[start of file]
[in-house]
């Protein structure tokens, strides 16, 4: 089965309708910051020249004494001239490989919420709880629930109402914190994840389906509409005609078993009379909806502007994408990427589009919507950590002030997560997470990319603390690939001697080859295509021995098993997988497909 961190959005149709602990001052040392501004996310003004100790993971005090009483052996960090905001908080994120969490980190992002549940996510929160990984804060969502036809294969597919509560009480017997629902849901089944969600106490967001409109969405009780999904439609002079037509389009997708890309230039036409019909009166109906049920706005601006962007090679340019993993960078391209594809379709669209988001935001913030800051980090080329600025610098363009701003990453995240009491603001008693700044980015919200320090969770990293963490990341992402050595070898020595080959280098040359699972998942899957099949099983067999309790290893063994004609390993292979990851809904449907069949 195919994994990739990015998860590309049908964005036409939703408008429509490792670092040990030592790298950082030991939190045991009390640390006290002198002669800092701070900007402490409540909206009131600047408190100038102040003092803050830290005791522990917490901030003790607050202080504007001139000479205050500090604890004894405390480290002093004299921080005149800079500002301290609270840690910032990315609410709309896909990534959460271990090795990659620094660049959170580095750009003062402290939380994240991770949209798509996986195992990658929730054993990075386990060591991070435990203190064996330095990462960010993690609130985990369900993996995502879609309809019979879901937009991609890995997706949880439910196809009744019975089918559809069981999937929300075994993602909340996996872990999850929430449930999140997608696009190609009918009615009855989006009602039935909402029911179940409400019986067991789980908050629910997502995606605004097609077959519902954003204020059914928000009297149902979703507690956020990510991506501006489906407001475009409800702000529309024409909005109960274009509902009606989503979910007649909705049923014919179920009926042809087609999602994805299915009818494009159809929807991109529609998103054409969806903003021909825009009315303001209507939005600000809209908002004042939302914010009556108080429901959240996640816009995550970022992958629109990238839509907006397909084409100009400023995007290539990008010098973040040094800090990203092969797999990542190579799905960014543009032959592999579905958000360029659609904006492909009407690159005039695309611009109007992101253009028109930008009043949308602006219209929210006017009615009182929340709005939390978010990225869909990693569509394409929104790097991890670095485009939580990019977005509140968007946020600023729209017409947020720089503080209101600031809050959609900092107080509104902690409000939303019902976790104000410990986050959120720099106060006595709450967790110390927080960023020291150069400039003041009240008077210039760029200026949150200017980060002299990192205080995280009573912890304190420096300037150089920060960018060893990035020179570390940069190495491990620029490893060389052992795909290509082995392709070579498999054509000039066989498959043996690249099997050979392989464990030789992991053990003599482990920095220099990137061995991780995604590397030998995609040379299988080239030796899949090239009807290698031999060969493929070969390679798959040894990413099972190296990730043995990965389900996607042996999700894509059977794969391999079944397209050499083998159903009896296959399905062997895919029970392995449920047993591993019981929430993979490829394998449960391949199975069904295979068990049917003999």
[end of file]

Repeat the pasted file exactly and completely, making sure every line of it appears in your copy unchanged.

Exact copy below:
[in-house]
């Protein structure tokens, strides 16, 4: 089965309708910051020249004494001239490989919420709880629930109402914190994840389906509409005609078993009379909806502007994408990427589009919507950590002030997560997470990319603390690939001697080859295509021995098993997988497909 961190959005149709602990001052040392501004996310003004100790993971005090009483052996960090905001908080994120969490980190992002549940996510929160990984804060969502036809294969597919509560009480017997629902849901089944969600106490967001409109969405009780999904439609002079037509389009997708890309230039036409019909009166109906049920706005601006962007090679340019993993960078391209594809379709669209988001935001913030800051980090080329600025610098363009701003990453995240009491603001008693700044980015919200320090969770990293963490990341992402050595070898020595080959280098040359699972998942899957099949099983067999309790290893063994004609390993292979990851809904449907069949 195919994994990739990015998860590309049908964005036409939703408008429509490792670092040990030592790298950082030991939190045991009390640390006290002198002669800092701070900007402490409540909206009131600047408190100038102040003092803050830290005791522990917490901030003790607050202080504007001139000479205050500090604890004894405390480290002093004299921080005149800079500002301290609270840690910032990315609410709309896909990534959460271990090795990659620094660049959170580095750009003062402290939380994240991770949209798509996986195992990658929730054993990075386990060591991070435990203190064996330095990462960010993690609130985990369900993996995502879609309809019979879901937009991609890995997706949880439910196809009744019975089918559809069981999937929300075994993602909340996996872990999850929430449930999140997608696009190609009918009615009855989006009602039935909402029911179940409400019986067991789980908050629910997502995606605004097609077959519902954003204020059914928000009297149902979703507690956020990510991506501006489906407001475009409800702000529309024409909005109960274009509902009606989503979910007649909705049923014919179920009926042809087609999602994805299915009818494009159809929807991109529609998103054409969806903003021909825009009315303001209507939005600000809209908002004042939302914010009556108080429901959240996640816009995550970022992958629109990238839509907006397909084409100009400023995007290539990008010098973040040094800090990203092969797999990542190579799905960014543009032959592999579905958000360029659609904006492909009407690159005039695309611009109007992101253009028109930008009043949308602006219209929210006017009615009182929340709005939390978010990225869909990693569509394409929104790097991890670095485009939580990019977005509140968007946020600023729209017409947020720089503080209101600031809050959609900092107080509104902690409000939303019902976790104000410990986050959120720099106060006595709450967790110390927080960023020291150069400039003041009240008077210039760029200026949150200017980060002299990192205080995280009573912890304190420096300037150089920060960018060893990035020179570390940069190495491990620029490893060389052992795909290509082995392709070579498999054509000039066989498959043996690249099997050979392989464990030789992991053990003599482990920095220099990137061995991780995604590397030998995609040379299988080239030796899949090239009807290698031999060969493929070969390679798959040894990413099972190296990730043995990965389900996607042996999700894509059977794969391999079944397209050499083998159903009896296959399905062997895919029970392995449920047993591993019981929430993979490829394998449960391949199975069904295979068990049917003999």